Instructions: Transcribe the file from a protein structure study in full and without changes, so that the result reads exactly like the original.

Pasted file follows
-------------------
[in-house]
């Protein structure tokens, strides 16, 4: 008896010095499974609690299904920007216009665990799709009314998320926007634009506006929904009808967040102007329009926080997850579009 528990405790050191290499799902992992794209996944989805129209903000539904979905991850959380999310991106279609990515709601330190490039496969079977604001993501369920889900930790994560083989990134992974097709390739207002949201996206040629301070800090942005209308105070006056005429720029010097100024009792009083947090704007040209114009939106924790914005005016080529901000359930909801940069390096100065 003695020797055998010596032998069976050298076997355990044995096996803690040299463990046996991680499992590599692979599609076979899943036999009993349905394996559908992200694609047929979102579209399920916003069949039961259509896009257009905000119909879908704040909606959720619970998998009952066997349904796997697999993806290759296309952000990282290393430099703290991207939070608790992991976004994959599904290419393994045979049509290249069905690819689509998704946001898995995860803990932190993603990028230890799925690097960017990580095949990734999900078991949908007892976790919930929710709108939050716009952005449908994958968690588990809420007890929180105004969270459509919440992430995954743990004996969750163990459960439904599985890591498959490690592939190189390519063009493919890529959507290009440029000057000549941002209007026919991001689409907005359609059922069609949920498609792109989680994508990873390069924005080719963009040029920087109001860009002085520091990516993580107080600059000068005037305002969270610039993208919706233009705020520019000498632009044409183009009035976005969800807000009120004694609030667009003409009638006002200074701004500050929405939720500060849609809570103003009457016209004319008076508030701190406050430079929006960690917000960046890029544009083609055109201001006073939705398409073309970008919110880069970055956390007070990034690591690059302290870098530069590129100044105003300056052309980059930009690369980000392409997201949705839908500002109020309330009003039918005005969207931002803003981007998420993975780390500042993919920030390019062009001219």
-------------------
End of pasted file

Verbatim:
[in-house]
């Protein structure tokens, strides 16, 4: 008896010095499974609690299904920007216009665990799709009314998320926007634009506006929904009808967040102007329009926080997850579009 528990405790050191290499799902992992794209996944989805129209903000539904979905991850959380999310991106279609990515709601330190490039496969079977604001993501369920889900930790994560083989990134992974097709390739207002949201996206040629301070800090942005209308105070006056005429720029010097100024009792009083947090704007040209114009939106924790914005005016080529901000359930909801940069390096100065 003695020797055998010596032998069976050298076997355990044995096996803690040299463990046996991680499992590599692979599609076979899943036999009993349905394996559908992200694609047929979102579209399920916003069949039961259509896009257009905000119909879908704040909606959720619970998998009952066997349904796997697999993806290759296309952000990282290393430099703290991207939070608790992991976004994959599904290419393994045979049509290249069905690819689509998704946001898995995860803990932190993603990028230890799925690097960017990580095949990734999900078991949908007892976790919930929710709108939050716009952005449908994958968690588990809420007890929180105004969270459509919440992430995954743990004996969750163990459960439904599985890591498959490690592939190189390519063009493919890529959507290009440029000057000549941002209007026919991001689409907005359609059922069609949920498609792109989680994508990873390069924005080719963009040029920087109001860009002085520091990516993580107080600059000068005037305002969270610039993208919706233009705020520019000498632009044409183009009035976005969800807000009120004694609030667009003409009638006002200074701004500050929405939720500060849609809570103003009457016209004319008076508030701190406050430079929006960690917000960046890029544009083609055109201001006073939705398409073309970008919110880069970055956390007070990034690591690059302290870098530069590129100044105003300056052309980059930009690369980000392409997201949705839908500002109020309330009003039918005005969207931002803003981007998420993975780390500042993919920030390019062009001219």